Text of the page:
The aftermath: Online sense and insensitivity

The aftermath: Online sense and insensitivity
Riot at Race Course Road.

SINGAPORE - As violence raged in Little India on Sunday night, the online world too was ablaze as the story unfolded over social media.

Various photos and videos of the incident spread like wildfire over Facebook, YouTube and Twitter, including one video showing two men striking the windshield of a bus that ran over migrant worker Sakthivel Kumaravelu.

An unknown third man in a light-coloured checked shirt is seen attempting to stop them, and was yesterday almost universally lauded as a "hero" and "a man of conscience" by netizens.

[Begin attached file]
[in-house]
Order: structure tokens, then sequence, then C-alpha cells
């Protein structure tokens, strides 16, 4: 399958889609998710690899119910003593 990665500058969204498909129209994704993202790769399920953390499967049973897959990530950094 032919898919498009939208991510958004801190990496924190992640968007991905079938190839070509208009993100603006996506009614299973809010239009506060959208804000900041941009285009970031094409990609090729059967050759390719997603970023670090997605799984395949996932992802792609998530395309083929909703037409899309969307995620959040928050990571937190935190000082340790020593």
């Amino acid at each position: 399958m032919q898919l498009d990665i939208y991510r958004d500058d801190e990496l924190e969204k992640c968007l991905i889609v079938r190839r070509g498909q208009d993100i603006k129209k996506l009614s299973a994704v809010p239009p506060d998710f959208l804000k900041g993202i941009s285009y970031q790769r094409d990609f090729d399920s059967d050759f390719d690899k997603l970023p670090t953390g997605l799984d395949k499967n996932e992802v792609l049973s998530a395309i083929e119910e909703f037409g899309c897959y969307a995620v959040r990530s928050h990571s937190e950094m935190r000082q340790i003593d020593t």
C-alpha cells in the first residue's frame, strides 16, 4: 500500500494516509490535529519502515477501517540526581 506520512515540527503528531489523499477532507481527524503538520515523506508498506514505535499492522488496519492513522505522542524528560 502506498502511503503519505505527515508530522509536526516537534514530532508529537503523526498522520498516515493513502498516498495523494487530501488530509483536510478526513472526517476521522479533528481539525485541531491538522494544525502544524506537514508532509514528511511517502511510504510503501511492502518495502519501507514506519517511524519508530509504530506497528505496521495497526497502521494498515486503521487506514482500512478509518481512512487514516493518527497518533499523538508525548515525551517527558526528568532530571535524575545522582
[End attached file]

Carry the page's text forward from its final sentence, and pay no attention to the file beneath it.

But there were also unfounded rumours of the deaths of several policemen and rescue personnel. Many netizens made racist jokes, including 98.7FM DJ Dee Kosh who was swiftly criticised.

However, just as many Singaporeans went online urging others not to speculate on the incident, and to avoid passing racist or xenophobic remarks.

They joined political officeholders such as Acting Manpower Minister Tan Chuan-Jin, Prime Minister Lee Hsien Loong and President Tony Tan Keng Yam, who made Facebook posts urging calm.

PM Lee reiterated that the riot was "an isolated incident caused by an unruly mob", adding: "We must not let this bad incident tarnish our views of foreign workers here. Nor should we condone hateful or xenophobic comments, especially online."

Some even mobilised themselves to soothe the situation, though this was not looked upon favourably by the authorities.

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